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Advice on mapping denied insurance claims to the OMOP CDM

Is there guidance from Themis about whether to map denied insurance claims or not? I looked over the conventions but didn’t see any information on this topic. Do some ETLs map denied insurance claims into OMOP, and if so how do they store the payment status in the OMOP CDM (using a type concept)?


I do not think you will find a documented convention for a denied claim. Even though the claim (payment) was denied, the medical event or medication probably happen so a medical event/drug record should be created. I assume by ‘payment status’ you mean cost. I do not know how detailed your source information is, but would it not be sufficient to say that paid_by_payer (the insurer) is 0?

Columns that end in ‘_type_concept_id’ are intended to identify the provenance (where the record came from in the source). It would be nice to change the column name because people assume that type should hold something like ‘denied claim’ rather then ‘Claim’ or ‘Payer system record (primary payer)’. But changing a CDM column name is not easy. If you really need to track denied claims, add a column to the appropriate table, but it is not something the CDM tracks.

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I agree that denied medical claims probably happened unless they are for the wrong patient and reversed. However, denied pharmacy claims likely didn’t happen actually represents one of the greatest abilities of modern medicine to identify counterfactuals (in my opinion). Pharmacists don’t let you leave the store until a claim is adjudicated forcing a full system of prior authorization through a PBM.

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Thanks @DTorok and @Kevin_Haynes!

By payment status I mean whether the information (e.g. drug_exposure record) came from a paid claim or a denied claim. This seems to fit the idea of provenance captured by the type concepts to me. Adding a column to track this information makes sense though.

Interesting but I’m not sure I follow completely. How would a denied claim let you identify a counterfactual?

How do you reference an existing comments like you did above?

And nice try bending the definition of provenance to distinguish “came from a paid claim or a denied claim”, but I am pretty sure they are both claim records. valid type concepts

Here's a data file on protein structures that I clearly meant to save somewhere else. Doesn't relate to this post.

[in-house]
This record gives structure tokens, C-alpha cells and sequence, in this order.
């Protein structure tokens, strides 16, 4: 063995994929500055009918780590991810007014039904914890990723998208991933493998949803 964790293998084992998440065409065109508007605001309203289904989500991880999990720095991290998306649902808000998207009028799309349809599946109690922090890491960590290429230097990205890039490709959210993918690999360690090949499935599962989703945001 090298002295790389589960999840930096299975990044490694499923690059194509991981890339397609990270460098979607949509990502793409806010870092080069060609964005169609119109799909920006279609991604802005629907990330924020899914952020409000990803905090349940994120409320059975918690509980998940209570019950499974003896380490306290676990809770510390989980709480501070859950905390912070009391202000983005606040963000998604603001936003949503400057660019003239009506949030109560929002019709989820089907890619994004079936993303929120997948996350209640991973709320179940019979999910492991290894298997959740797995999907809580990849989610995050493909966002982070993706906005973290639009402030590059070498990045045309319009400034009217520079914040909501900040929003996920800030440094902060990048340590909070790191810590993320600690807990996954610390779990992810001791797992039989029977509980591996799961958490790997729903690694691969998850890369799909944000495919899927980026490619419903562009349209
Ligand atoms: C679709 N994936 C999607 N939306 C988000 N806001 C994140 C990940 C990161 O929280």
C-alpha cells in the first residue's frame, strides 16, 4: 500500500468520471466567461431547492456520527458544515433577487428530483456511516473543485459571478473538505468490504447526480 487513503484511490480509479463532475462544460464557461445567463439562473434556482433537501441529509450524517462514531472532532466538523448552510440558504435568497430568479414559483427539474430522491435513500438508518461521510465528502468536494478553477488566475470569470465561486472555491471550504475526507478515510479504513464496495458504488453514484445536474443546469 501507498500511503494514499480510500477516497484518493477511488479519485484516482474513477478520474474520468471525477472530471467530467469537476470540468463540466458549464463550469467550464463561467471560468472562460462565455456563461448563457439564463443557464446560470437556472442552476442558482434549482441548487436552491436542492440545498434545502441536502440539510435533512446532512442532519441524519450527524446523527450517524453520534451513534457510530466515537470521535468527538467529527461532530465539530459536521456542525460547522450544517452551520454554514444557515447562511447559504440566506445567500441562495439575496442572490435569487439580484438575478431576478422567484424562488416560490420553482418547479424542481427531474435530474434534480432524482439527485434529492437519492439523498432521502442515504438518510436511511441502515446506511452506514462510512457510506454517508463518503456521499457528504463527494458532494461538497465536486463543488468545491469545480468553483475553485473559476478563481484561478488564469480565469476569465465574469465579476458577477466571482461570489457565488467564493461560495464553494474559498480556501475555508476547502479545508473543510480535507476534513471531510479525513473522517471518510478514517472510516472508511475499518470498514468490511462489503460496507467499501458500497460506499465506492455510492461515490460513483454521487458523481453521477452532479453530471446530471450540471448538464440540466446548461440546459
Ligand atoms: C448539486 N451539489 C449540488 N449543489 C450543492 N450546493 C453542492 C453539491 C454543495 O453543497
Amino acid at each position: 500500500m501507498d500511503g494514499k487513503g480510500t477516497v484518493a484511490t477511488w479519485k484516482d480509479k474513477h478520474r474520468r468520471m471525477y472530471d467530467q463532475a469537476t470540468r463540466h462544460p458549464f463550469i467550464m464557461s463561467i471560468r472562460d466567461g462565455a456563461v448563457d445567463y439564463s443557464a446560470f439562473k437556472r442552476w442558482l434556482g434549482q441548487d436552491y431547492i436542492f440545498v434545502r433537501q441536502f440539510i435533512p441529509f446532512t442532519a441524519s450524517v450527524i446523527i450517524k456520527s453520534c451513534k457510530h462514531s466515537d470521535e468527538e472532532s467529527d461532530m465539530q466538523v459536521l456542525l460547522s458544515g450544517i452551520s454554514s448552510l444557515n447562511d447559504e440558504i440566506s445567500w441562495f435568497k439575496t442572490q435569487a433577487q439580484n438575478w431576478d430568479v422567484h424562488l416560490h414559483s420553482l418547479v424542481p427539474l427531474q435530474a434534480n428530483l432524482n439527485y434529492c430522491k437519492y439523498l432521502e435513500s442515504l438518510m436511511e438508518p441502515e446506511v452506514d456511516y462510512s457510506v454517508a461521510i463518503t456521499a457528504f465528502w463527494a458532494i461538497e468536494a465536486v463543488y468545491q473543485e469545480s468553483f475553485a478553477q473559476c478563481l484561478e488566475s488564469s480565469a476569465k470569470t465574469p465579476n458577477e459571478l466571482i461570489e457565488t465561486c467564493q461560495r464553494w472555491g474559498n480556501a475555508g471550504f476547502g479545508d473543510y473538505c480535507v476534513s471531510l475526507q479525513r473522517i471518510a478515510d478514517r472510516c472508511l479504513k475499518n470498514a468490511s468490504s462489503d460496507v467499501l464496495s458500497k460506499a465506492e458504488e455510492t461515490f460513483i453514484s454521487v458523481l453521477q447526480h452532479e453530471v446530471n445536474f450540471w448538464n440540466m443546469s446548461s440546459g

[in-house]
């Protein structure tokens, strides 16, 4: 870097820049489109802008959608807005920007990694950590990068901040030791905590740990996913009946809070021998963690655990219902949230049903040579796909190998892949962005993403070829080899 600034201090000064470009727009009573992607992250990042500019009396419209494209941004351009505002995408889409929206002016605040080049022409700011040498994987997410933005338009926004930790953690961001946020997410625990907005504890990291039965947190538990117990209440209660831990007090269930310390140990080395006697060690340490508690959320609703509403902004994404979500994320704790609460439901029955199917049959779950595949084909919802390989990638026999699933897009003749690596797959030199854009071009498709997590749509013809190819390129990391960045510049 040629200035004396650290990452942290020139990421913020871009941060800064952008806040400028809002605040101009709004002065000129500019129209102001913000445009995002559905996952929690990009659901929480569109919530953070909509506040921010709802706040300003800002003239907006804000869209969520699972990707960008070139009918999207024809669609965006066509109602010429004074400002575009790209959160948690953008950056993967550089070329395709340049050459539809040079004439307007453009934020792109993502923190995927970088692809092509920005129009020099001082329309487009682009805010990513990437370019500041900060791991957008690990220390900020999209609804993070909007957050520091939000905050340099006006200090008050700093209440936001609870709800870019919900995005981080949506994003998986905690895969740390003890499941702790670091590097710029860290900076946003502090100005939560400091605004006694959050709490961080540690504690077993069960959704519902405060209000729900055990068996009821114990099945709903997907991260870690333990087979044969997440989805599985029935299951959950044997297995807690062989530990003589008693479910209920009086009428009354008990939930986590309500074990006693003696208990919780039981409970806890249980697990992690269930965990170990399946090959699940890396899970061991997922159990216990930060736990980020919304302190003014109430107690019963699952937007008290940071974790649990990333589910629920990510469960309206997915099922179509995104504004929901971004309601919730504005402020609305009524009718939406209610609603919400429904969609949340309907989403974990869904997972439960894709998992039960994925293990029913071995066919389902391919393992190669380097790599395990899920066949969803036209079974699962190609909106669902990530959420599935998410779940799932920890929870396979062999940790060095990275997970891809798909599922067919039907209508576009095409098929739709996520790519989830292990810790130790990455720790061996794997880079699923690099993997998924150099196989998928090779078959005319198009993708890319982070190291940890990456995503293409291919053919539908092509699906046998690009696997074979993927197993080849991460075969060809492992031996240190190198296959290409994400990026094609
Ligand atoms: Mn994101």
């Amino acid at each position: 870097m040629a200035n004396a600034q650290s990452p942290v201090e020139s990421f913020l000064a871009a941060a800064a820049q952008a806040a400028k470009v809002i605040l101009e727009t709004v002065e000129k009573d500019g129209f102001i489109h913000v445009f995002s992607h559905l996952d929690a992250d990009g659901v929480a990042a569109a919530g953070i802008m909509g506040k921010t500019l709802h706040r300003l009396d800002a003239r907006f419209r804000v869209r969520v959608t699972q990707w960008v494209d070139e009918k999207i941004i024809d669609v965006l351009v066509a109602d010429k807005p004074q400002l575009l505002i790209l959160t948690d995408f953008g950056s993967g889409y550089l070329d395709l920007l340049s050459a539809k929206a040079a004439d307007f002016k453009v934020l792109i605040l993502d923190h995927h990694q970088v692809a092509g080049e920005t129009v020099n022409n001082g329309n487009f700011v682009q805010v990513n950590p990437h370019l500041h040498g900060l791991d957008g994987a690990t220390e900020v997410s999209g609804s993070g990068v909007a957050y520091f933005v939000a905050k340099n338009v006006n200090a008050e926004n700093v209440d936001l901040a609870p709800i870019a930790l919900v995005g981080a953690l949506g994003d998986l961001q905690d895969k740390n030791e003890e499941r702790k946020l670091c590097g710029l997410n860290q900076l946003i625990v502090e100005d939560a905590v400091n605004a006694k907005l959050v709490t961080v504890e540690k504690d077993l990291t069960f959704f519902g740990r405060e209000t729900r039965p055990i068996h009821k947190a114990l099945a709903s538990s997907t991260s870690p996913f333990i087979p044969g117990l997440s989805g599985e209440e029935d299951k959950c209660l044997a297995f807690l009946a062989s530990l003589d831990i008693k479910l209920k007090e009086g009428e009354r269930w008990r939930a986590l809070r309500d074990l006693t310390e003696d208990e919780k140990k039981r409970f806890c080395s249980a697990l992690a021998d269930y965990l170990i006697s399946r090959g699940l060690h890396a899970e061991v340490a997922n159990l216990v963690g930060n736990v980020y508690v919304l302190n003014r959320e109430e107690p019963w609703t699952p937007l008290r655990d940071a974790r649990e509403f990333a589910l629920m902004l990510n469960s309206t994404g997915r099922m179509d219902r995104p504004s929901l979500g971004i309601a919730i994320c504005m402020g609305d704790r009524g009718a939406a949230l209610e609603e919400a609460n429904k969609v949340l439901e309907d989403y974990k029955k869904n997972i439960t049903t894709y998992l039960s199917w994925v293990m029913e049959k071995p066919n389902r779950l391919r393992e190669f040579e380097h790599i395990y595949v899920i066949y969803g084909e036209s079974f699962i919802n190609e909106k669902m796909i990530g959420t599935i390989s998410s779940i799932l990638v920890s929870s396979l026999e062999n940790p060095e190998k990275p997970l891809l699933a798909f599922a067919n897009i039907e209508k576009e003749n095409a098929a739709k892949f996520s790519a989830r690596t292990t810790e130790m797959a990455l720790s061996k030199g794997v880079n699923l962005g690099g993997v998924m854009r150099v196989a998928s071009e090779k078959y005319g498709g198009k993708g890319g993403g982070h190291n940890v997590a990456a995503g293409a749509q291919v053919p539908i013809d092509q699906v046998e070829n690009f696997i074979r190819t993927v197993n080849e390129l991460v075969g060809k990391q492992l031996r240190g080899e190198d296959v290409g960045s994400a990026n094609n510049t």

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Start a reply, highlight some text, and then click the “Quote” button that appears.


The OMOP CDM is not a claims processing model. It aims at capturing what happened to the patient, not to the insurance company. It is the job of the ETLer to come up with a heuristic whether a denied claim means it didn’t happen or it was just not paid for whatever reason the stingy payer might have. Don’t throw this problem over the fence to the analyst, he/she has no more insight into how to interpret the situation. Most likely, she will just ignore your fine-tuned Type Concept. Sorry, man. :slight_smile:

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Yep that makes sense @christian. So it sounds like there is no official Themis recommendation on whether denied claims contain information about what actually happened or not which makes sense since this is dataset specific. But in the US I guess people generally are mapping denied claims. Analysts take the records at face value as if they did indeed happen and rely on the ETLer’s decision.

Just to add my 2 cents here - it doesn’t seem obvious to me that a denied claim necessarily correctly represents what happened to a patient. Even if it does, you would need to somehow dedup a denied claim followed by a subsequent approved claim (which can be the same code+provider or a different code). And heuristic may have to be more complex if the claims have different codes or are far apart. I don’t have a readily available solution but wanted to suggest that it may not be that straightforward.

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Stay very close to the data owners who have the data provenance knowledge and even then there is a chain from bedside/pharmacy/clinic to database that must be fully understood. I have filled claims as a pharmacist. A denied claim can occur for many unrecorded reasons. Take a medication needs a prior authorization and maybe on a phone call (not recorded in OMOP) it’s switched. If that’s not near real world randomization I don’t know what is.
I hope for the sake of US data that people are not generally mapping denied claims and losing the knowledge of denied. This is not straightforward. Denied claims are and should generally be excluded. However, the represent a unique opportunity to evaluate what could or might have happened only the real world knows and only a medical record validation study could confirm given a set of denied claims.

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I see. Yes this is a rare opportunity to capture a real world counterfactual.

I agree. I was hoping there was a way to flag these claims if organizations decide to map them. I do agree that it is outside the scope of the OMOP CDM though. The events that get mapped are assumed to have happened.